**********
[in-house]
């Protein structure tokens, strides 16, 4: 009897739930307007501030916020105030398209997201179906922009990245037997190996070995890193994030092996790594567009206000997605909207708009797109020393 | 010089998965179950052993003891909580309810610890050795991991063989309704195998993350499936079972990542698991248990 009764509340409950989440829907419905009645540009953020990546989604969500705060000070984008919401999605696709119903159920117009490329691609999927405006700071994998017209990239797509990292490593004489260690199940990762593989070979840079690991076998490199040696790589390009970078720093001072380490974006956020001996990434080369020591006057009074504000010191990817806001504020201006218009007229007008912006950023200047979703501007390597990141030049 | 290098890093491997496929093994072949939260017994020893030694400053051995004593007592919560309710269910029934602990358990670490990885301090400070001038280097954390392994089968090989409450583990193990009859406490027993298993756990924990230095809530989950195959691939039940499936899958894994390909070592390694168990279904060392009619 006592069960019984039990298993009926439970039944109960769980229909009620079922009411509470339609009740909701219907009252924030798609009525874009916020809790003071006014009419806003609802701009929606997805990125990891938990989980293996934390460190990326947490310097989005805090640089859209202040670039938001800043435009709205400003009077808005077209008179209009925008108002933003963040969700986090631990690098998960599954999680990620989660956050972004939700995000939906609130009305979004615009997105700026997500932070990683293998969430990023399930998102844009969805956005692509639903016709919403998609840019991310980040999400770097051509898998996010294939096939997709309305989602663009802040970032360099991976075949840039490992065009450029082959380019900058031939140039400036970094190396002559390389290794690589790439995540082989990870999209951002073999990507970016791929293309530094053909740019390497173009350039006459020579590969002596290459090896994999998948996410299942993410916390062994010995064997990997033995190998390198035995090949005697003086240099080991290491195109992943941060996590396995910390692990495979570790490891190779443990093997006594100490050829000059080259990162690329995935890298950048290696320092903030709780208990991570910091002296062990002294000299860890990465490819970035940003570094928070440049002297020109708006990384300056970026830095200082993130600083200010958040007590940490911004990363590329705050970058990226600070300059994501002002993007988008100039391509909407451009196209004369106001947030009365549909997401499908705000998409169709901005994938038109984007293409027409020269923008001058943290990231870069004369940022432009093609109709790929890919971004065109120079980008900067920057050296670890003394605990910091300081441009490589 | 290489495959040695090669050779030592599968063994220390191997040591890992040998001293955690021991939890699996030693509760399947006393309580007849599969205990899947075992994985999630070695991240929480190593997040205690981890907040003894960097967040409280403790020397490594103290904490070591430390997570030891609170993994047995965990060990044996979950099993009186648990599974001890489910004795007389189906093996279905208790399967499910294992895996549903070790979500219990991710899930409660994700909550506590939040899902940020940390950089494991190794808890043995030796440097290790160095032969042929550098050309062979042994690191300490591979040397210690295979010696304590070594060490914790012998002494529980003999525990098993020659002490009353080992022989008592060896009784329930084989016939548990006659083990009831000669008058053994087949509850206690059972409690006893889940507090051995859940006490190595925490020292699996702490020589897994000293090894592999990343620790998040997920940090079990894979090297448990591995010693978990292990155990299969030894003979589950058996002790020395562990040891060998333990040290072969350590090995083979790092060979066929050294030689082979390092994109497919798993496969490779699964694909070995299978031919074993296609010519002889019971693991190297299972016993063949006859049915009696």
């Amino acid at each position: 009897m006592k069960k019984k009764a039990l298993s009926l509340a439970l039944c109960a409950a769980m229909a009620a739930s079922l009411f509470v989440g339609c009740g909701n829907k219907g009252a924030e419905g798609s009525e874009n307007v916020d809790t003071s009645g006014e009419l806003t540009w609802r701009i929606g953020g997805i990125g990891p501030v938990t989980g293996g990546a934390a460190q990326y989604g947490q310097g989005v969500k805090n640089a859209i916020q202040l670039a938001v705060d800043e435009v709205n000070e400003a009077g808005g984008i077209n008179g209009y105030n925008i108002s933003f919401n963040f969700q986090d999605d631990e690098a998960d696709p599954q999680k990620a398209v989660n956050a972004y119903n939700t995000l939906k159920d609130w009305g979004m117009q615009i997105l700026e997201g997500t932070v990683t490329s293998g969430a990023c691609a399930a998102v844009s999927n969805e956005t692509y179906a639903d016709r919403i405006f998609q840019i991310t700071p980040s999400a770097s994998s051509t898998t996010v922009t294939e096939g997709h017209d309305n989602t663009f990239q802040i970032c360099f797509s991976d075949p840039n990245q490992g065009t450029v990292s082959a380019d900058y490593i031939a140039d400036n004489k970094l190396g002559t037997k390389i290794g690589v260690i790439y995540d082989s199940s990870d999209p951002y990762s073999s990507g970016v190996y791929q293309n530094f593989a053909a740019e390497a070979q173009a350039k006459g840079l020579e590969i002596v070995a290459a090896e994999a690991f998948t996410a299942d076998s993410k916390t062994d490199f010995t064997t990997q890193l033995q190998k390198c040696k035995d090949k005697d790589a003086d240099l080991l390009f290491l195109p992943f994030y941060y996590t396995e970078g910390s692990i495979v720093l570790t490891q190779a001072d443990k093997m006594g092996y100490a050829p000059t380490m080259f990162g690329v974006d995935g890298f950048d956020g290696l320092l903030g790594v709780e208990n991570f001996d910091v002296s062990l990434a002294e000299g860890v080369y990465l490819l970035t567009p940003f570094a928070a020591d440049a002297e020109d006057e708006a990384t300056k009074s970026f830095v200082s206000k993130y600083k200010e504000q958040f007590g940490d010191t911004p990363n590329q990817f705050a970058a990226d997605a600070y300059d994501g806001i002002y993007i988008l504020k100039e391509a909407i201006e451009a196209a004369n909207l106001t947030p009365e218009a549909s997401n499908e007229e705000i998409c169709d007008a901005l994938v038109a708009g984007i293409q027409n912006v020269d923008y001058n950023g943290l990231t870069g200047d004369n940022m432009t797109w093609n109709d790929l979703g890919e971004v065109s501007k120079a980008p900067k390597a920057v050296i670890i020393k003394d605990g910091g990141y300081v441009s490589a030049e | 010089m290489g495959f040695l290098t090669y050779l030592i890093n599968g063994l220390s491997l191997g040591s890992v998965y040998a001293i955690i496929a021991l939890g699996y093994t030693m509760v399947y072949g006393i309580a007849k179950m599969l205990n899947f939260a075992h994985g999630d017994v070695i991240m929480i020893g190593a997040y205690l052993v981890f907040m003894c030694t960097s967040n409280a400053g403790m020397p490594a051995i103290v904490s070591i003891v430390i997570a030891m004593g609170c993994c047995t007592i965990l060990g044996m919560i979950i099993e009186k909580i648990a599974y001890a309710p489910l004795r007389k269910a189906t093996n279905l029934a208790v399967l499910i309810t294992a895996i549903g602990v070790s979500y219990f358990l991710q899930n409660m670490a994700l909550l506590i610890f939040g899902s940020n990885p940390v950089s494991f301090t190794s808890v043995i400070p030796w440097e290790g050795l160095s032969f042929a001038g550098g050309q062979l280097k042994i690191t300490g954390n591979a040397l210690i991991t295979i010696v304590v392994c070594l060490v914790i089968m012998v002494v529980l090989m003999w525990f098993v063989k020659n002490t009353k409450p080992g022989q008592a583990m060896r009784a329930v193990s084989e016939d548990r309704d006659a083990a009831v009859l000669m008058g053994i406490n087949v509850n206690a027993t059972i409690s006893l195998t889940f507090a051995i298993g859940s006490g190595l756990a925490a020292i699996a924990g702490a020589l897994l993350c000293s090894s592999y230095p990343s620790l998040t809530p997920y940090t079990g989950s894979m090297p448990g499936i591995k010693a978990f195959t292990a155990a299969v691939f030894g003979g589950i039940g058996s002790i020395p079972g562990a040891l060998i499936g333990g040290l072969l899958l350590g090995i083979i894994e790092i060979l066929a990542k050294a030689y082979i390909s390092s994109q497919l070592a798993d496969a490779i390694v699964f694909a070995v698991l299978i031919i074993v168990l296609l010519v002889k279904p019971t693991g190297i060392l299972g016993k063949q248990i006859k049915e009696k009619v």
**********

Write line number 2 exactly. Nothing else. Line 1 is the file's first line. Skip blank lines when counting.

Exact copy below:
């Protein structure tokens, strides 16, 4: 009897739930307007501030916020105030398209997201179906922009990245037997190996070995890193994030092996790594567009206000997605909207708009797109020393 | 010089998965179950052993003891909580309810610890050795991991063989309704195998993350499936079972990542698991248990 009764509340409950989440829907419905009645540009953020990546989604969500705060000070984008919401999605696709119903159920117009490329691609999927405006700071994998017209990239797509990292490593004489260690199940990762593989070979840079690991076998490199040696790589390009970078720093001072380490974006956020001996990434080369020591006057009074504000010191990817806001504020201006218009007229007008912006950023200047979703501007390597990141030049 | 290098890093491997496929093994072949939260017994020893030694400053051995004593007592919560309710269910029934602990358990670490990885301090400070001038280097954390392994089968090989409450583990193990009859406490027993298993756990924990230095809530989950195959691939039940499936899958894994390909070592390694168990279904060392009619 006592069960019984039990298993009926439970039944109960769980229909009620079922009411509470339609009740909701219907009252924030798609009525874009916020809790003071006014009419806003609802701009929606997805990125990891938990989980293996934390460190990326947490310097989005805090640089859209202040670039938001800043435009709205400003009077808005077209008179209009925008108002933003963040969700986090631990690098998960599954999680990620989660956050972004939700995000939906609130009305979004615009997105700026997500932070990683293998969430990023399930998102844009969805956005692509639903016709919403998609840019991310980040999400770097051509898998996010294939096939997709309305989602663009802040970032360099991976075949840039490992065009450029082959380019900058031939140039400036970094190396002559390389290794690589790439995540082989990870999209951002073999990507970016791929293309530094053909740019390497173009350039006459020579590969002596290459090896994999998948996410299942993410916390062994010995064997990997033995190998390198035995090949005697003086240099080991290491195109992943941060996590396995910390692990495979570790490891190779443990093997006594100490050829000059080259990162690329995935890298950048290696320092903030709780208990991570910091002296062990002294000299860890990465490819970035940003570094928070440049002297020109708006990384300056970026830095200082993130600083200010958040007590940490911004990363590329705050970058990226600070300059994501002002993007988008100039391509909407451009196209004369106001947030009365549909997401499908705000998409169709901005994938038109984007293409027409020269923008001058943290990231870069004369940022432009093609109709790929890919971004065109120079980008900067920057050296670890003394605990910091300081441009490589 | 290489495959040695090669050779030592599968063994220390191997040591890992040998001293955690021991939890699996030693509760399947006393309580007849599969205990899947075992994985999630070695991240929480190593997040205690981890907040003894960097967040409280403790020397490594103290904490070591430390997570030891609170993994047995965990060990044996979950099993009186648990599974001890489910004795007389189906093996279905208790399967499910294992895996549903070790979500219990991710899930409660994700909550506590939040899902940020940390950089494991190794808890043995030796440097290790160095032969042929550098050309062979042994690191300490591979040397210690295979010696304590070594060490914790012998002494529980003999525990098993020659002490009353080992022989008592060896009784329930084989016939548990006659083990009831000669008058053994087949509850206690059972409690006893889940507090051995859940006490190595925490020292699996702490020589897994000293090894592999990343620790998040997920940090079990894979090297448990591995010693978990292990155990299969030894003979589950058996002790020395562990040891060998333990040290072969350590090995083979790092060979066929050294030689082979390092994109497919798993496969490779699964694909070995299978031919074993296609010519002889019971693991190297299972016993063949006859049915009696």